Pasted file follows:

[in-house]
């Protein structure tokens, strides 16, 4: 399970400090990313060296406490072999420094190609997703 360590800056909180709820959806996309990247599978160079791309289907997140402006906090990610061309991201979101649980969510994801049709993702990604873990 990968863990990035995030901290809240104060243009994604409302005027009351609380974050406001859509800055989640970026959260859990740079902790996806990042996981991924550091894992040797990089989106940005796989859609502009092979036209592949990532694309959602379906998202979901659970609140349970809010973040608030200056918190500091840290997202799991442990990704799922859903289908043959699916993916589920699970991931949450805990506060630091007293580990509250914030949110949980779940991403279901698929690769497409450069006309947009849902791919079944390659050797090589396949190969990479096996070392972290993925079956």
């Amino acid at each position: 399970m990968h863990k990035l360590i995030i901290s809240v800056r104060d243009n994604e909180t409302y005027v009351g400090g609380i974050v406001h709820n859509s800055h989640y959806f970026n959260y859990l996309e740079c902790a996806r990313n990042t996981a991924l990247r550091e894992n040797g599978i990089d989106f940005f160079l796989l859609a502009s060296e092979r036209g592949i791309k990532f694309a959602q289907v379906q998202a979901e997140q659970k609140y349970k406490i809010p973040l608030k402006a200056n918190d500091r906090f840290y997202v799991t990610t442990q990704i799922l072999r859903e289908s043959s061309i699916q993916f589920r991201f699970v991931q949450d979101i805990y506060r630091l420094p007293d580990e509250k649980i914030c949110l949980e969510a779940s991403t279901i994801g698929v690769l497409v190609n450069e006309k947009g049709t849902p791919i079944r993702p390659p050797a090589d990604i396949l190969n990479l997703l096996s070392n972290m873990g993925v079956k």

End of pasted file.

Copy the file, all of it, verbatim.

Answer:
[in-house]
């Protein structure tokens, strides 16, 4: 399970400090990313060296406490072999420094190609997703 360590800056909180709820959806996309990247599978160079791309289907997140402006906090990610061309991201979101649980969510994801049709993702990604873990 990968863990990035995030901290809240104060243009994604409302005027009351609380974050406001859509800055989640970026959260859990740079902790996806990042996981991924550091894992040797990089989106940005796989859609502009092979036209592949990532694309959602379906998202979901659970609140349970809010973040608030200056918190500091840290997202799991442990990704799922859903289908043959699916993916589920699970991931949450805990506060630091007293580990509250914030949110949980779940991403279901698929690769497409450069006309947009849902791919079944390659050797090589396949190969990479096996070392972290993925079956």
């Amino acid at each position: 399970m990968h863990k990035l360590i995030i901290s809240v800056r104060d243009n994604e909180t409302y005027v009351g400090g609380i974050v406001h709820n859509s800055h989640y959806f970026n959260y859990l996309e740079c902790a996806r990313n990042t996981a991924l990247r550091e894992n040797g599978i990089d989106f940005f160079l796989l859609a502009s060296e092979r036209g592949i791309k990532f694309a959602q289907v379906q998202a979901e997140q659970k609140y349970k406490i809010p973040l608030k402006a200056n918190d500091r906090f840290y997202v799991t990610t442990q990704i799922l072999r859903e289908s043959s061309i699916q993916f589920r991201f699970v991931q949450d979101i805990y506060r630091l420094p007293d580990e509250k649980i914030c949110l949980e969510a779940s991403t279901i994801g698929v690769l497409v190609n450069e006309k947009g049709t849902p791919i079944r993702p390659p050797a090589d990604i396949l190969n990479l997703l096996s070392n972290m873990g993925v079956k």